Conclusion: The findings of the present study indicate that both personal factors (such as feeling of responsibility and spiritual motives) and organizational factors (such as informing family members about the importance and the benefits of family donation) are among the main motives for kidney donation by living related donors. Employing strategies for promoting these factors could facilitate the process of kidney donation by living related donors.

Keywords

Kidney donating; Living related donors; Motivation and content analysis; Qualitative research; Nursing

Introduction

The best treatment option for chronic renal failure is kidney transplant [1] whose success depends on donor-recipient human leukocyte antigens (HLA) compatibility [2]. The risk of transplant rejection is much lower once there is a blood relationship between donor and recipient. Therefore, family donor kidney transplant (FDKT) is among the most ideal treatment options which significantly improve post-transplant quality of life [3]. Studies have shown that compared with non-FDKT, FDKT is associated with reduced need for immunosuppressive therapy and greater survival rate [4,5]. Moreover, FDKT lasts longer than deceased-donor transplants [6]. Consequently, physicians emphasize greatly on performing FDKT than non-FDKT [7]. The results of a study in Iran indicated that post-FDKT quality of life and health status were significantly better than non-FDKT [8].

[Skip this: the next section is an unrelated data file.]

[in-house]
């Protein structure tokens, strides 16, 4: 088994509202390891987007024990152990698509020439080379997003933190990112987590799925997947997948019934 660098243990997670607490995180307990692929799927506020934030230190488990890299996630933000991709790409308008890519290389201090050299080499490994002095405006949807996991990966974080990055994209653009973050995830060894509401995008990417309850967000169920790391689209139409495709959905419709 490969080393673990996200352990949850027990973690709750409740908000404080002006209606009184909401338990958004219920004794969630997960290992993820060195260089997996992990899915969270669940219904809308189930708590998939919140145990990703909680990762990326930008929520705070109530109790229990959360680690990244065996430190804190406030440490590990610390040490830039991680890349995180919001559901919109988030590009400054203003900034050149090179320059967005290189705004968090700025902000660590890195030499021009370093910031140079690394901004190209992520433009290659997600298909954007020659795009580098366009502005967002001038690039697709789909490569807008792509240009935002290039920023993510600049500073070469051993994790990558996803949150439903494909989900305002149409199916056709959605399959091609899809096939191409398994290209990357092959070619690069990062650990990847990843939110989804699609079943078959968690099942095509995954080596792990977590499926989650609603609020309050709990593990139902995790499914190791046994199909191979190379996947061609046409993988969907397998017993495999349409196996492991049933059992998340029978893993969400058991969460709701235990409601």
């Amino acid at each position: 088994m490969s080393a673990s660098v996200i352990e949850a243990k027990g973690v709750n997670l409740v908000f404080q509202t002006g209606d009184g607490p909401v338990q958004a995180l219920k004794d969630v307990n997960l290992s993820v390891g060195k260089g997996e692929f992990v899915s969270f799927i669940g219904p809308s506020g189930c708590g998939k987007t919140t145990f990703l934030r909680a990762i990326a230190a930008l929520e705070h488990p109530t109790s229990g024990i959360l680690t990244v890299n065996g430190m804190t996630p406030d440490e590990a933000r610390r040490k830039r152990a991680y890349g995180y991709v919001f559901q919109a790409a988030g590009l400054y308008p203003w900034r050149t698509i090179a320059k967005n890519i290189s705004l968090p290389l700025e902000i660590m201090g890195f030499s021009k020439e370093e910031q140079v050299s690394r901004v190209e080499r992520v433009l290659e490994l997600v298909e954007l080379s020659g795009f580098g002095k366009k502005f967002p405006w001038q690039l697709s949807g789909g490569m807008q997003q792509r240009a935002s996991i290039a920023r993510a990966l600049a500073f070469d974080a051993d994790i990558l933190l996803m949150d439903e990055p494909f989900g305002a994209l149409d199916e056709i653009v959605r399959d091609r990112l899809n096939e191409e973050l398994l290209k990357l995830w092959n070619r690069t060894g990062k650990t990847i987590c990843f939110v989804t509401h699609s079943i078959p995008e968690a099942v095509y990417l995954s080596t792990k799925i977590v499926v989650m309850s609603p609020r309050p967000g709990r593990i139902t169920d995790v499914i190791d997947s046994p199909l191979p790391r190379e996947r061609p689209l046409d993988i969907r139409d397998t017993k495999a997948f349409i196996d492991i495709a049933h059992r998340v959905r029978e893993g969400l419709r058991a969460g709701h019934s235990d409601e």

Donors have mixed and multidimensional motives for kidney donation. Nonetheless, previous studies provided insufficient information regarding family donors’ motivation for donation, particularly kidney donation. Lennerling et al. reported wish to help, kindness, and personal benefit as the main motives for donation [9]. Other factors such as religious motives, sense of guilt, and sin expiation have been also rarely referred to as donation-related motives [10,11]. Despite the presence of strong motives for FDKT, there are also concerns over it. One of the main FDKT-related concerns is transplant rejection which can cause depression, grief, and a sense of loss for donors [12].

Physicians’ first suggestion to patients and their family members is FDKT [7]. However, despite its greater success, the rate of FDKT in Iran is much lower than non-FDKT (MHME) [13]. Identifying family donors’ motives for donation can help healthcare professionals, particularly nurses, adopt strategies for increasing FDKT rate. This study sought to explore factors affecting Iranian family donors’ motivation for kidney donation.

Methods

This descriptive qualitative study aimed at exploring factors affecting Iranian family donors’ motivation for kidney donation.